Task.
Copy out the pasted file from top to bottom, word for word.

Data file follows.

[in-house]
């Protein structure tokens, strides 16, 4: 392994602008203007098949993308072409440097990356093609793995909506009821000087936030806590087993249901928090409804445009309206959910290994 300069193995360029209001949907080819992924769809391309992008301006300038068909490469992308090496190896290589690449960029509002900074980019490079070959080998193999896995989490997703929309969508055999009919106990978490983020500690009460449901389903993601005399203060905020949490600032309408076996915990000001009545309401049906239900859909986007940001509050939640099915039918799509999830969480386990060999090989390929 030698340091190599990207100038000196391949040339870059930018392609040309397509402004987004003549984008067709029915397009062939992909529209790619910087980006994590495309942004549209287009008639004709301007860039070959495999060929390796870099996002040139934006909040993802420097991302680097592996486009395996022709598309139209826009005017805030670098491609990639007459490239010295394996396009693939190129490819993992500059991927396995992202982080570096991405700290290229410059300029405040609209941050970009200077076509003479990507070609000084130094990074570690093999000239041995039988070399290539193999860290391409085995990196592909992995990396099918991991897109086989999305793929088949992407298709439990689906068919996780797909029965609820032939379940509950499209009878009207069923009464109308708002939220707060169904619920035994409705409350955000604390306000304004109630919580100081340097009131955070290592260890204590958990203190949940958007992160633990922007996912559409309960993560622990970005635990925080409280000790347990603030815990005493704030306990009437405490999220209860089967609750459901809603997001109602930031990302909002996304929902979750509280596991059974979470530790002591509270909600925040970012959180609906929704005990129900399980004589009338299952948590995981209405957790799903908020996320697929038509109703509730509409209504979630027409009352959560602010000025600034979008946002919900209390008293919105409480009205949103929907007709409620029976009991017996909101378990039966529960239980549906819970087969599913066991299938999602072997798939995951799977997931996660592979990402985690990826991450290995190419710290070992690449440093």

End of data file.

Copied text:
[in-house]
């Protein structure tokens, strides 16, 4: 392994602008203007098949993308072409440097990356093609793995909506009821000087936030806590087993249901928090409804445009309206959910290994 300069193995360029209001949907080819992924769809391309992008301006300038068909490469992308090496190896290589690449960029509002900074980019490079070959080998193999896995989490997703929309969508055999009919106990978490983020500690009460449901389903993601005399203060905020949490600032309408076996915990000001009545309401049906239900859909986007940001509050939640099915039918799509999830969480386990060999090989390929 030698340091190599990207100038000196391949040339870059930018392609040309397509402004987004003549984008067709029915397009062939992909529209790619910087980006994590495309942004549209287009008639004709301007860039070959495999060929390796870099996002040139934006909040993802420097991302680097592996486009395996022709598309139209826009005017805030670098491609990639007459490239010295394996396009693939190129490819993992500059991927396995992202982080570096991405700290290229410059300029405040609209941050970009200077076509003479990507070609000084130094990074570690093999000239041995039988070399290539193999860290391409085995990196592909992995990396099918991991897109086989999305793929088949992407298709439990689906068919996780797909029965609820032939379940509950499209009878009207069923009464109308708002939220707060169904619920035994409705409350955000604390306000304004109630919580100081340097009131955070290592260890204590958990203190949940958007992160633990922007996912559409309960993560622990970005635990925080409280000790347990603030815990005493704030306990009437405490999220209860089967609750459901809603997001109602930031990302909002996304929902979750509280596991059974979470530790002591509270909600925040970012959180609906929704005990129900399980004589009338299952948590995981209405957790799903908020996320697929038509109703509730509409209504979630027409009352959560602010000025600034979008946002919900209390008293919105409480009205949103929907007709409620029976009991017996909101378990039966529960239980549906819970087969599913066991299938999602072997798939995951799977997931996660592979990402985690990826991450290995190419710290070992690449440093």